Mitt Romney's five biggest liabilities as GOP nominee

Typically, an election with an incumbent president on the ballot is a referendum on him. But President Obama is trying to turn the tables. So what exactly does Mitt Romney bring to the table, in both positive and negative ways? Here are the liabilities:

By , Staff writer

3. Mormonism

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    Temple Square in Salt Lake City, the home of the Church of Jesus Christ of Latter-day Saints.
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Romney’s devout Mormon faith hindered his ability to lock up the Republican nomination early, as many evangelical voters – a key part of the GOP base – were unwilling to vote for him. They view the Church of Jesus Christ of Latter-day Saints as a cult and not Christian, and some worry that if Romney is elected president, it will help the church attract new members.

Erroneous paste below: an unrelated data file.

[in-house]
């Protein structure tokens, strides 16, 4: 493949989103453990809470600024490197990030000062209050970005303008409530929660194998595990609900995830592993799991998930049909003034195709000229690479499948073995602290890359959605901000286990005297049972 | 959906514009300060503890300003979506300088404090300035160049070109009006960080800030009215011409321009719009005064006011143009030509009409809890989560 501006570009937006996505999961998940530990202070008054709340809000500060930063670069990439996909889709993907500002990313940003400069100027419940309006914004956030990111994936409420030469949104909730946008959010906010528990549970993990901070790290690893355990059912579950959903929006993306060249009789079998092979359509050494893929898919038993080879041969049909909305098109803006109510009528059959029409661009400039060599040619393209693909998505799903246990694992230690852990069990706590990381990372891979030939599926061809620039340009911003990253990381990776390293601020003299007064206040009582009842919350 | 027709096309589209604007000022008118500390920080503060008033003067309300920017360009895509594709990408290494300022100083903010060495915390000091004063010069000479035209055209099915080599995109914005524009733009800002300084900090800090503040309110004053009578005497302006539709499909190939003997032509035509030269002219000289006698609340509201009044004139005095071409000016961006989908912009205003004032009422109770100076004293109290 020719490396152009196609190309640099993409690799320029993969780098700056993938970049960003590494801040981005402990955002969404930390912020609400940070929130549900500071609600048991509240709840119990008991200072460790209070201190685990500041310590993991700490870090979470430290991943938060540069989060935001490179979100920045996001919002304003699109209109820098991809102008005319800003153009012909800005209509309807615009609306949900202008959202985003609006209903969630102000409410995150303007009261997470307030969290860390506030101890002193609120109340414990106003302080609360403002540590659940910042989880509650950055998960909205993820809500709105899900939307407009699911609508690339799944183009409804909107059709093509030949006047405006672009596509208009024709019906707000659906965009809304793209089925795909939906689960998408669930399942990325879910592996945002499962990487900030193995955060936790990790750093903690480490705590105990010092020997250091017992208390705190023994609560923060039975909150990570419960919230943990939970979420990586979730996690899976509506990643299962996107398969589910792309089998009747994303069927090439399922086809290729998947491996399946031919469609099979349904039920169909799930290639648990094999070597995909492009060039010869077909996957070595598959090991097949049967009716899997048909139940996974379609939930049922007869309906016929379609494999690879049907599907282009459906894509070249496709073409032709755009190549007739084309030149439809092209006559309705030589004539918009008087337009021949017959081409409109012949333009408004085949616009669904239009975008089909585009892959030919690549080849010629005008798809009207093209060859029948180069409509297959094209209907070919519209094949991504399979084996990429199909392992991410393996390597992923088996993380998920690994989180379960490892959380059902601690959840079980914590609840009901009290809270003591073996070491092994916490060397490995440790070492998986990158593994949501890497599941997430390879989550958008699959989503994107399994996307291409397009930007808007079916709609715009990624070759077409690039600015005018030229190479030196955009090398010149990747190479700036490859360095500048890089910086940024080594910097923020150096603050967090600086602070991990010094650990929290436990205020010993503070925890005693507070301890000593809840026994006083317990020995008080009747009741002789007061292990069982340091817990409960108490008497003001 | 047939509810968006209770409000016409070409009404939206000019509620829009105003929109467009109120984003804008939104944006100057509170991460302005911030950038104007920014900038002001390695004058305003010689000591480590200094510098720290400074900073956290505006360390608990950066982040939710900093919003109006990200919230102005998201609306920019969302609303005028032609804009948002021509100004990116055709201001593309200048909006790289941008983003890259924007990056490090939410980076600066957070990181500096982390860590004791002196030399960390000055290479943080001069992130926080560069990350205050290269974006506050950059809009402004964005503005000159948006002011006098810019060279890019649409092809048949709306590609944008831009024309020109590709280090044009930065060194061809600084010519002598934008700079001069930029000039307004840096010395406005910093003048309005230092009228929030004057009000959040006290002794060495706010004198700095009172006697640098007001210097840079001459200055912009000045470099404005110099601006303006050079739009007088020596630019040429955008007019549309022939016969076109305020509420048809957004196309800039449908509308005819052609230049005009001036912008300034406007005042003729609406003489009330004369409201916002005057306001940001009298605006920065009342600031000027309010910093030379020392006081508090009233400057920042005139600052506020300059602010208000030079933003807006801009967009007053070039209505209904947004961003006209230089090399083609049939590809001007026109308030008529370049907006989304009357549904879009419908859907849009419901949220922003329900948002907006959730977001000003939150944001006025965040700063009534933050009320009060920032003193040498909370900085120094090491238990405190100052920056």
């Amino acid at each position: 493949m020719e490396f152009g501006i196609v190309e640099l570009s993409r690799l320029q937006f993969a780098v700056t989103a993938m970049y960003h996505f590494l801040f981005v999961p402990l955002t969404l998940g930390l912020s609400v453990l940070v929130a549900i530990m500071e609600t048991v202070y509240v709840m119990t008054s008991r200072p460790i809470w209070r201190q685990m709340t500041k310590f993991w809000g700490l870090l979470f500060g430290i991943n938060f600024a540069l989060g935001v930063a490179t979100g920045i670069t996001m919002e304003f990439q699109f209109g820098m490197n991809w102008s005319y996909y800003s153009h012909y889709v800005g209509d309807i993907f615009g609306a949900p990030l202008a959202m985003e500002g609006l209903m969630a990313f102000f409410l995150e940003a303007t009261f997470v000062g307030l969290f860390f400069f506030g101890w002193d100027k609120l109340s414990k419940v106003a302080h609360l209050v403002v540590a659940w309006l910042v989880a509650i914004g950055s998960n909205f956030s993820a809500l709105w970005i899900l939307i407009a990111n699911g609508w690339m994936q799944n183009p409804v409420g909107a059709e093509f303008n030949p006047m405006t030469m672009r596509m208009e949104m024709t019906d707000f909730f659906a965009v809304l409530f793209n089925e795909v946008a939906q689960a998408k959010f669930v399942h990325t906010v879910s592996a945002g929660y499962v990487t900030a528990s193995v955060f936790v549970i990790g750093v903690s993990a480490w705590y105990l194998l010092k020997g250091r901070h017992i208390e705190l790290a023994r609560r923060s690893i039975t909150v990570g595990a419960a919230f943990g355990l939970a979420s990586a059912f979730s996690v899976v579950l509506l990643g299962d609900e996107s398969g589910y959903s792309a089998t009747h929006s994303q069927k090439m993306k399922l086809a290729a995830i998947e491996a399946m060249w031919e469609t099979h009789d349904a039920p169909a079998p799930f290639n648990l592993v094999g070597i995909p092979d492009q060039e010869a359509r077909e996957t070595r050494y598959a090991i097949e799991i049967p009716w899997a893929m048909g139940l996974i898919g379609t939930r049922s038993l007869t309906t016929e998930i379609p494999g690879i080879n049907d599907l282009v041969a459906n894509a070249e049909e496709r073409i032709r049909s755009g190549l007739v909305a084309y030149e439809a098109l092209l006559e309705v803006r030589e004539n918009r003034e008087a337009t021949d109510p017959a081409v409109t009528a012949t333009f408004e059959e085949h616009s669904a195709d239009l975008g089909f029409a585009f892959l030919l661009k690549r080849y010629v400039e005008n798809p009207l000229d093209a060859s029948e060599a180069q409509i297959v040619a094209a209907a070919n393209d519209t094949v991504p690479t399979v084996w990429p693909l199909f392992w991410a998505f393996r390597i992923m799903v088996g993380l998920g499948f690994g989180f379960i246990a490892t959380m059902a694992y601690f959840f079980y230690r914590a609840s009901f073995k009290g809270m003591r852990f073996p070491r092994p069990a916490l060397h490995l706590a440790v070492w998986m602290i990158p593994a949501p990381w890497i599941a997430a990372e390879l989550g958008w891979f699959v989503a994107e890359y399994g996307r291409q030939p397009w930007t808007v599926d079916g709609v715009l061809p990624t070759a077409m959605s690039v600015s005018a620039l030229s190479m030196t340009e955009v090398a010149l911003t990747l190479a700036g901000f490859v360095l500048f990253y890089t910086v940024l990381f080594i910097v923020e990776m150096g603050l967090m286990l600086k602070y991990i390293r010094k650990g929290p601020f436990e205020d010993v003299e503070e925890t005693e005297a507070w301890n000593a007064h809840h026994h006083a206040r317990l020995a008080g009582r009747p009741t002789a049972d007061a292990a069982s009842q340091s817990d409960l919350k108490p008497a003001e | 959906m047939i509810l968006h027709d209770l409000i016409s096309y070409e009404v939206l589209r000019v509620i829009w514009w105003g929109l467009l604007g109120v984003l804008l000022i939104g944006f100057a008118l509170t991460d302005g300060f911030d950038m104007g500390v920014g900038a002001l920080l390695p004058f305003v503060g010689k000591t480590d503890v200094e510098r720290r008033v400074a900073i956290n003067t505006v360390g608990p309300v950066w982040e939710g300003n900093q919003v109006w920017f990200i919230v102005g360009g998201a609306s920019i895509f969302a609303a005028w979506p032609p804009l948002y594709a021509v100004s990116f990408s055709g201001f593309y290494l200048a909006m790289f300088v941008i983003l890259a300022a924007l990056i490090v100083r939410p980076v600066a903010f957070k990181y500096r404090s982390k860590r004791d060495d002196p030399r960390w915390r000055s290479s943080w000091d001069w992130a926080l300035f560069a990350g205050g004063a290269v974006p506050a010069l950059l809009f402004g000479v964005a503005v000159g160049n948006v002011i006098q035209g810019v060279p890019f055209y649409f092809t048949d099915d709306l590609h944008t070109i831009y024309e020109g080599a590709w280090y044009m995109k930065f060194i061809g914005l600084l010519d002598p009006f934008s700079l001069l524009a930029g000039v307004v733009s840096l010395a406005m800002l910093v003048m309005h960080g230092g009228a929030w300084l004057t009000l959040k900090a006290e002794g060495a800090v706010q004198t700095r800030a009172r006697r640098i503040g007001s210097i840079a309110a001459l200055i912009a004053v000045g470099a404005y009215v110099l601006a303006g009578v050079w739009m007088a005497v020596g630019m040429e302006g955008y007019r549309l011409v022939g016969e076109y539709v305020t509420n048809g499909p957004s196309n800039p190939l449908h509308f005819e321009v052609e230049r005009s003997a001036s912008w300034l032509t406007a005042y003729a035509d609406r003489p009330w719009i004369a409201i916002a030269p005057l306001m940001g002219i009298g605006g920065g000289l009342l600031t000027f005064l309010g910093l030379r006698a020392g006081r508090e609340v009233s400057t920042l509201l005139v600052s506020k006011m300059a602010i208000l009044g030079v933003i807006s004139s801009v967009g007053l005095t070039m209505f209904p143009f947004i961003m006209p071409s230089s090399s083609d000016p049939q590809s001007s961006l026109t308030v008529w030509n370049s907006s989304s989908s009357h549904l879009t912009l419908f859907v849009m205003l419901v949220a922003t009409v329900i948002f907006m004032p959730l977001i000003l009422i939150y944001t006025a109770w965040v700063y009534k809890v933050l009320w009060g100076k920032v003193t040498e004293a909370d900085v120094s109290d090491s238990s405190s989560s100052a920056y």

Some polls show that Democrats are more wary than Republicans of voting for a Mormon for president. Still, the Mormon factor was a greater hurdle during the primaries than it will be during the general. Some Republicans wish Romney would discuss his pastoral activities as a church leader, counseling people with health, financial, and marital problems, as a way to warm up his image and show his compassion for others. But so far, that has not become a regular part of his stump speech.

Now, despite his Mormonism, most Christian conservatives say they plan to vote for Romney, because he’s better than Obama. But even if a 4 or 5 percent decide to stay home rather than vote for a Mormon, that could hurt Romney’s chances in critical swing states like Florida, Ohio, and Virginia.

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